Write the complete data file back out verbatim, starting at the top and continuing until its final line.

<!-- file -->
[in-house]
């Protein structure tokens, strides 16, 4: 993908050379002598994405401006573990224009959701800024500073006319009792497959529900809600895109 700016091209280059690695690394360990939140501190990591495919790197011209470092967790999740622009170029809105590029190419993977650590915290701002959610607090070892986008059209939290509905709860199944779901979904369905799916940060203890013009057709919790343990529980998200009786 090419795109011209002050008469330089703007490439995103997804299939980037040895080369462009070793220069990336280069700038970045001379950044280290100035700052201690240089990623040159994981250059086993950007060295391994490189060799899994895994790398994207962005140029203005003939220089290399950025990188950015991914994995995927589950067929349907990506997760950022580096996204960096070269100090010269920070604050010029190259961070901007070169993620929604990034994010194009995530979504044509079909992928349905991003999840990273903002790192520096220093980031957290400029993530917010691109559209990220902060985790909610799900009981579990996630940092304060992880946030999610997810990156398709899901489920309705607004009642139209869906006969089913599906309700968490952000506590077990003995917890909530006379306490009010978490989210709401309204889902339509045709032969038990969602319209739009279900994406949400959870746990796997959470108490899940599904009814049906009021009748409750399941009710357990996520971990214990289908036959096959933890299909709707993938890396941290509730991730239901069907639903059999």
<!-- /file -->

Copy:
[in-house]
């Protein structure tokens, strides 16, 4: 993908050379002598994405401006573990224009959701800024500073006319009792497959529900809600895109 700016091209280059690695690394360990939140501190990591495919790197011209470092967790999740622009170029809105590029190419993977650590915290701002959610607090070892986008059209939290509905709860199944779901979904369905799916940060203890013009057709919790343990529980998200009786 090419795109011209002050008469330089703007490439995103997804299939980037040895080369462009070793220069990336280069700038970045001379950044280290100035700052201690240089990623040159994981250059086993950007060295391994490189060799899994895994790398994207962005140029203005003939220089290399950025990188950015991914994995995927589950067929349907990506997760950022580096996204960096070269100090010269920070604050010029190259961070901007070169993620929604990034994010194009995530979504044509079909992928349905991003999840990273903002790192520096220093980031957290400029993530917010691109559209990220902060985790909610799900009981579990996630940092304060992880946030999610997810990156398709899901489920309705607004009642139209869906006969089913599906309700968490952000506590077990003995917890909530006379306490009010978490989210709401309204889902339509045709032969038990969602319209739009279900994406949400959870746990796997959470108490899940599904009814049906009021009748409750399941009710357990996520971990214990289908036959096959933890299909709707993938890396941290509730991730239901069907639903059999």